Further keeping with Acmee’s homage to classical Atari style game arcade play is the ability for players to deliberately choose how fast they wish for Panzerkampf 3 to begin, with bonus starting points being awarded for electively beginning on a higher setting. Those not familiar with early Atari games should keep in mind that — presuming they last long enough — Panzerkampf 3 will eventually reach the Insane Difficulty no matter what level they begin on, and they’ll likely even earn around 20k points along the way as well. Thus these difficulty options merely exist so that long time players — whom want to dive straight into the thick of it — can skip the game’s earlier portions, all without having to hurt their final score (due to having passed up all of their would-be earlier opponents).
Although Panzerkampf 3’s Normal mode affords the player with three whole lives, things work quite a bit differently in the game’s alternative Rage mode (which comes with its own separate high score list). Here you’re given two whole minutes — plus an infinite set of extra lives — with which to unleash your rage, and are furthermore equipped with an endless ammo machine gun that automatically fires whenever you’re pointed at someone. Herein you’re awarded with bonus time whenever you’ve destroyed a large number of enemies during the same life — which is challenging, as you have no shields here — and are additionally made to wait longer than normal to respawn after each and every failure.
While your tank’s radar will help you locate both nearby enemies and incoming attacks — no matter which mode you’re playing in (just the same as Battlezone) — an additional feature of Panzerkampf 3 helps players to deal with targets situated much further away. Located on the screen’s edges will be arrows pointing left or right, each of which signifies a single enemy — no matter how far away they are — that can be brought into focus by rotating that direction (the arrow will disappear when the enemy is dead head). Unfortunately this feature only seems to truly work the first time you run Panzerkampf 3 (at least until you reboot), as numerous arrows from your previous run will still be on screen next time (although the app is still very playable, I do hope this bug will be fixed).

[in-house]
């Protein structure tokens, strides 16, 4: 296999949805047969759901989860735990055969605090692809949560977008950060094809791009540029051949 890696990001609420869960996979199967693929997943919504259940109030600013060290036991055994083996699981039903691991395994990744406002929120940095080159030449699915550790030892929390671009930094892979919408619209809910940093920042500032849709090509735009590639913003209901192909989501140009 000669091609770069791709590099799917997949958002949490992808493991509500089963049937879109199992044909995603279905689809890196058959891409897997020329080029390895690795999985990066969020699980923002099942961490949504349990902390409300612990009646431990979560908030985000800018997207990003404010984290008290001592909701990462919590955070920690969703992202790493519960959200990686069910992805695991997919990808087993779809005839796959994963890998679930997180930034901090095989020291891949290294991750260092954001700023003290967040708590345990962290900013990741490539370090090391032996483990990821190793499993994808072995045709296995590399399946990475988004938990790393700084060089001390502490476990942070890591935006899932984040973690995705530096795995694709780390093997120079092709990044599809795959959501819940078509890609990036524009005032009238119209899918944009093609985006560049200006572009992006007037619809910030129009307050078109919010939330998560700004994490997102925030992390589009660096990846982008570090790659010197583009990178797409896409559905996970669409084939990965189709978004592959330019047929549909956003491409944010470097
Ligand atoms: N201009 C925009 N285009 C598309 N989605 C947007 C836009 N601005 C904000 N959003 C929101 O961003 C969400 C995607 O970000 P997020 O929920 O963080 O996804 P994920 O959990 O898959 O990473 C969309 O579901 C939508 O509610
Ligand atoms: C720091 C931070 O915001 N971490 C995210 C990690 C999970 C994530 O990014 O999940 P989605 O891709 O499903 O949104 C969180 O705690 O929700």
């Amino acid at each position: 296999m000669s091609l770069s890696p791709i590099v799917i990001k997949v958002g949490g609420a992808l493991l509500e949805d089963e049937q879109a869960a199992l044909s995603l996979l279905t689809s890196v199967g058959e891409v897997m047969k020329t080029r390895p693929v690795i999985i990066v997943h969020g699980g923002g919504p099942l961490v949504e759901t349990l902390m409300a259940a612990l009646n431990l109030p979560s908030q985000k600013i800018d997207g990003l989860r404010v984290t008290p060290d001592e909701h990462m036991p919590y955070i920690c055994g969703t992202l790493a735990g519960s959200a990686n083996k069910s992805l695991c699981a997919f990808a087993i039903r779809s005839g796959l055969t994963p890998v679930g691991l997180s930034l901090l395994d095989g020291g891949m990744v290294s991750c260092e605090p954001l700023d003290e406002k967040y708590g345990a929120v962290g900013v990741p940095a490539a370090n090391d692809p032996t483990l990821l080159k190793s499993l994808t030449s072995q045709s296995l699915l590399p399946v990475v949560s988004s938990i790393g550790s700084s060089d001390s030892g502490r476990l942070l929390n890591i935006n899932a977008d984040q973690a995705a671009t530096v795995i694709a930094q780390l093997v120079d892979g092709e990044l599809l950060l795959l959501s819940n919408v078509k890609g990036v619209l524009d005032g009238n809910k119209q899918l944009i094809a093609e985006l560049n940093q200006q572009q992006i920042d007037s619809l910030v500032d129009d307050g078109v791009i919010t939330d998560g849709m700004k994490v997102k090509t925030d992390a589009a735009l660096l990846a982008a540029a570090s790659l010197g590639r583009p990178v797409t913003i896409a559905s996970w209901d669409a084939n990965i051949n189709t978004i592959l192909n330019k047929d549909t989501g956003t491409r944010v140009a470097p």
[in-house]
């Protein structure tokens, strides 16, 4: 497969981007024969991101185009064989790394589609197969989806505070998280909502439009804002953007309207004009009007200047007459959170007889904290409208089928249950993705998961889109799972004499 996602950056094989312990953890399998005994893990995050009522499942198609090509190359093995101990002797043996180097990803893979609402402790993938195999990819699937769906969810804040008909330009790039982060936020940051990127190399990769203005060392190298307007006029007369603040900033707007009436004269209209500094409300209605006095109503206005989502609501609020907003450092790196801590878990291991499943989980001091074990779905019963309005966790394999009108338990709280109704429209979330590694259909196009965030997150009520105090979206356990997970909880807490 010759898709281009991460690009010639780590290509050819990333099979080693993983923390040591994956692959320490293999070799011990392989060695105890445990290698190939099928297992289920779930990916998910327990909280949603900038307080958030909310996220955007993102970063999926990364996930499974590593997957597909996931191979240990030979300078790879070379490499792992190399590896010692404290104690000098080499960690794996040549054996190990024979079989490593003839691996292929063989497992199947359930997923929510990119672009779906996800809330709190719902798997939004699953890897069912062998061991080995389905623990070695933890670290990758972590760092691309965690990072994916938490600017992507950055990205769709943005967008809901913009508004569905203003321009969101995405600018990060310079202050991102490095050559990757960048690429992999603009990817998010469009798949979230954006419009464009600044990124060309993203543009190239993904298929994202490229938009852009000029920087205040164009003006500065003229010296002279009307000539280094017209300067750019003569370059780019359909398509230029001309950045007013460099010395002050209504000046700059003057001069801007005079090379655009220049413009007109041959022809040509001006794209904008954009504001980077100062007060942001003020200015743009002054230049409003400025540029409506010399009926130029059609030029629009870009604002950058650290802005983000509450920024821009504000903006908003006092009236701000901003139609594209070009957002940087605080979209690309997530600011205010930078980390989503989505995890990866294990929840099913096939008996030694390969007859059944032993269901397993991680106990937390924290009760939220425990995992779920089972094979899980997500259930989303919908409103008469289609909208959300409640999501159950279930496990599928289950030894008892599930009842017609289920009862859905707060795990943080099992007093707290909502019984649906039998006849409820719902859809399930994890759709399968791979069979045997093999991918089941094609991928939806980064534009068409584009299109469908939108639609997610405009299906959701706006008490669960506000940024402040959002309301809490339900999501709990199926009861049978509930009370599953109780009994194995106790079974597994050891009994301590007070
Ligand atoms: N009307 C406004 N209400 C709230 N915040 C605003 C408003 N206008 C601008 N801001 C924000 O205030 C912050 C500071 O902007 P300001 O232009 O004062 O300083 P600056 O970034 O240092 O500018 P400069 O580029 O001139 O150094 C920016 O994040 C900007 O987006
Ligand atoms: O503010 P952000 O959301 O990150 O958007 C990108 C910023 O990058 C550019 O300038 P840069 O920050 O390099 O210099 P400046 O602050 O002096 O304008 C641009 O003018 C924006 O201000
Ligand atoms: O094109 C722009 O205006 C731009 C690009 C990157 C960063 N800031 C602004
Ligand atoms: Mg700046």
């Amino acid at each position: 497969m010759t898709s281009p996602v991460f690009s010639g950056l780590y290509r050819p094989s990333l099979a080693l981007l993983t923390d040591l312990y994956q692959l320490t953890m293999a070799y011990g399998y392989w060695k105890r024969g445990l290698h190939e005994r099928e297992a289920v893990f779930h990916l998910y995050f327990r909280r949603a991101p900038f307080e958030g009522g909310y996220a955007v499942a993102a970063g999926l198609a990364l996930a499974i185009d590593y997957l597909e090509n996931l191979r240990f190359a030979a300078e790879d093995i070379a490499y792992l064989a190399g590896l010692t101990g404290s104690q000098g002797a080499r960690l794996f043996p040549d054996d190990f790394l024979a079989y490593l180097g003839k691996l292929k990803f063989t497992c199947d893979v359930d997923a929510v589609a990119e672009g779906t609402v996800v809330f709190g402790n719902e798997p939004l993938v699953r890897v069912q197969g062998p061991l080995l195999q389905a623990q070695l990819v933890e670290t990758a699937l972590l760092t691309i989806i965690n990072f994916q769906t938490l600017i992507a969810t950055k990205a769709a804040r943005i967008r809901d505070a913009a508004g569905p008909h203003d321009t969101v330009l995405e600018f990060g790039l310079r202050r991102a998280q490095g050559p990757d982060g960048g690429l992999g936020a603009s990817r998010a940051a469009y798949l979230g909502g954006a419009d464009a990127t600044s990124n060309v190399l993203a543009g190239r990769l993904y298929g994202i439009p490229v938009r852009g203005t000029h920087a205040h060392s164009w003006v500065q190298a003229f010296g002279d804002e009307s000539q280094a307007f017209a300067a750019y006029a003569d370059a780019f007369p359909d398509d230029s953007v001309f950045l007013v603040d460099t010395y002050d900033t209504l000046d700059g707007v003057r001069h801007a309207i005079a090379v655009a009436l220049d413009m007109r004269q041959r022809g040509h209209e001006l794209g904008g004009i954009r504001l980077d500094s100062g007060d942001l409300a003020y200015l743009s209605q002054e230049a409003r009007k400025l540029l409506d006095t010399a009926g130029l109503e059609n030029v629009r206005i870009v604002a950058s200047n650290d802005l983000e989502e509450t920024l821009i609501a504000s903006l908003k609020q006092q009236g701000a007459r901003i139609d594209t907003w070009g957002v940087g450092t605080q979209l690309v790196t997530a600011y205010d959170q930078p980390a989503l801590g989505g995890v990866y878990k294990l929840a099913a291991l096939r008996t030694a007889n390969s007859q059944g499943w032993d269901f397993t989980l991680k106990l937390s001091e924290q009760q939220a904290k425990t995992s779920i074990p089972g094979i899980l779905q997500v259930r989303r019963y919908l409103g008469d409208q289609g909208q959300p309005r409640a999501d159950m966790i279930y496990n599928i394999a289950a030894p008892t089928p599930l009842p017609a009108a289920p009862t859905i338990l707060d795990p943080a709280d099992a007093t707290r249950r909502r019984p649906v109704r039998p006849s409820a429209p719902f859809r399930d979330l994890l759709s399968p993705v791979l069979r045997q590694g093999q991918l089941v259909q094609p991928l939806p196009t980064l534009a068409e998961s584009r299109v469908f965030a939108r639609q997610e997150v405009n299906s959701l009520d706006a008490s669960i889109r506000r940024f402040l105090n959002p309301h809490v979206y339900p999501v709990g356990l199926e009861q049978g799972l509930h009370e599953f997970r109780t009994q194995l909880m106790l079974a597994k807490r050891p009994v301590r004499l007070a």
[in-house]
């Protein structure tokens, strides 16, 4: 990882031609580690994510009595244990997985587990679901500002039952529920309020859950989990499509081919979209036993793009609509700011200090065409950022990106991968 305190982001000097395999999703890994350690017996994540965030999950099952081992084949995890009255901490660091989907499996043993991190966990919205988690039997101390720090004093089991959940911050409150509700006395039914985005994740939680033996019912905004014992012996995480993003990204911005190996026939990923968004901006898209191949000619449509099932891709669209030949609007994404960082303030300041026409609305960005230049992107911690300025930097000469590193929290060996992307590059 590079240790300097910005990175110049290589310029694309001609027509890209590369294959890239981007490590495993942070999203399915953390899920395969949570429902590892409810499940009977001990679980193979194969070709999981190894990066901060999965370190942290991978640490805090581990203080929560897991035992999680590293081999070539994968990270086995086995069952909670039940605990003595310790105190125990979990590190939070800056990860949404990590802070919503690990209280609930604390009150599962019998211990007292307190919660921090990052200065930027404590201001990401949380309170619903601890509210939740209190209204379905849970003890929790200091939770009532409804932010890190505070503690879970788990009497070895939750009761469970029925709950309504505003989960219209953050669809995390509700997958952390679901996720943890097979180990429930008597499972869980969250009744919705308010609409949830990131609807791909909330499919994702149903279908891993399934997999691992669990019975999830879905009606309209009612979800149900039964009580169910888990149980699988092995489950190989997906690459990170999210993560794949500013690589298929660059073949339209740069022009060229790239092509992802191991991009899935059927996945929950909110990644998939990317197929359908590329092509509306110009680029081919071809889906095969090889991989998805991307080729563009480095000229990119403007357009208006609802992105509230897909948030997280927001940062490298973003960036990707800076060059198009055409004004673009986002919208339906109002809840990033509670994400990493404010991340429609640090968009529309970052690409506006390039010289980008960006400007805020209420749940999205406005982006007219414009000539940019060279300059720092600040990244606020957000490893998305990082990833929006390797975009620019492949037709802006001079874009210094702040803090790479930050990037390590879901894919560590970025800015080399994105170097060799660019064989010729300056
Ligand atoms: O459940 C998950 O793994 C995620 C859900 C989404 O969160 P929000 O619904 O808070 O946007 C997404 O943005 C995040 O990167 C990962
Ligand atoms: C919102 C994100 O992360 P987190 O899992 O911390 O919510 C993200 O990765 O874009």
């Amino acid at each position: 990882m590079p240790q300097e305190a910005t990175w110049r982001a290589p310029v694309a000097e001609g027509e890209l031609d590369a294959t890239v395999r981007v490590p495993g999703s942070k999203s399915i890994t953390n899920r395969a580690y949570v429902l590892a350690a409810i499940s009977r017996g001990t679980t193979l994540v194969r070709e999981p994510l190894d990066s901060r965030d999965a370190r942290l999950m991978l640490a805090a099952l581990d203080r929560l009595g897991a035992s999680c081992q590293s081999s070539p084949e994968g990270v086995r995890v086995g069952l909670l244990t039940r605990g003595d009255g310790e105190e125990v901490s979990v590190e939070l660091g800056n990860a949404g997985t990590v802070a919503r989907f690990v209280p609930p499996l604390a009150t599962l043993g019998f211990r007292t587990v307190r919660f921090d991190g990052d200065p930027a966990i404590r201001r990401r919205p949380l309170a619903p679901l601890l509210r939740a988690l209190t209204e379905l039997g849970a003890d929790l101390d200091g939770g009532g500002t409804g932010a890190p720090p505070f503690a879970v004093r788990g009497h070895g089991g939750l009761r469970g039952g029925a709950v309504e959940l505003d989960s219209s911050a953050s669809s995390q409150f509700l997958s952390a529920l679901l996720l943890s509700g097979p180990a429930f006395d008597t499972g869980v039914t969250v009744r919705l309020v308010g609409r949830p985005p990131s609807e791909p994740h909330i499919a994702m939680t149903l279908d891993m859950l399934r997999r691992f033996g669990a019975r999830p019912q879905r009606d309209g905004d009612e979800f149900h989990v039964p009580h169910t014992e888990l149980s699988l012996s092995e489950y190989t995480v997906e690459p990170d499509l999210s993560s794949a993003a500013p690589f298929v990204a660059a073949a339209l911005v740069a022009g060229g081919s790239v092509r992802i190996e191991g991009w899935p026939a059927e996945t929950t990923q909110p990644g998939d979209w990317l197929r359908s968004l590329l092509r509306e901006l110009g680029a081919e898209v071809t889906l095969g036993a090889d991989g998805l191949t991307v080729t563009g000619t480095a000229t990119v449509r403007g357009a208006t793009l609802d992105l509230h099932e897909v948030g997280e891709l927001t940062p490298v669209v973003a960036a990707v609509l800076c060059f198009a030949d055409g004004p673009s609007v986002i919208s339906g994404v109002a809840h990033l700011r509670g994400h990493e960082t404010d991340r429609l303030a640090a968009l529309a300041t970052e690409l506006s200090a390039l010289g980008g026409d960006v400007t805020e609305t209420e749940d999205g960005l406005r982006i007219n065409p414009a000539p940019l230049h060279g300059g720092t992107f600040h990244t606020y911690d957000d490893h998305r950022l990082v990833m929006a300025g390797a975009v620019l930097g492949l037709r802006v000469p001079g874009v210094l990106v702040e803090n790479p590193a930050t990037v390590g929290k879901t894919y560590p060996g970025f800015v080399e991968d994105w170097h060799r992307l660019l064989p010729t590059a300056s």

Minor issues aside — such as the aforementioned arrow bug, and the fact that it’s easy to accidentally waste ammo while trying to drive forwards — this is an extremely fun game, and can easily be used to successfully fill up either short or long periods of time. Although the game doesn’t feature true vectors, as evidenced by the transparency flood fills, I still appreciated all of the minor touches — such as replicating the light points caused by lines changing direction — to give the feel that everything truly is vector made. Couple this with a very low price tag — and absolutely no IAPs to be found — and you have a fast-paced retro-esque romp that’s likely to please quite few a gamers, whether they be young or old.
Panzerkampf 3 is a fast-paced — easy to play, yet hard to master — arcade-style homage to Atari’s 1980 release of Battlezone, yet featuring graphics and mechanics that would have otherwise been utterly impossible on the original hardware. With its charming appearance — and highly addictive game play, that can easily fill up both long and short blocks of time — Panzerkampf 3 is likely to appeal to a variety of mobile gamers both young and old. Although the game’s controls regarding the determination of when you’re trying to attack — versus merely drive forward — as well as the enemy indicator arrows could both use some fixing, the game is still very playable.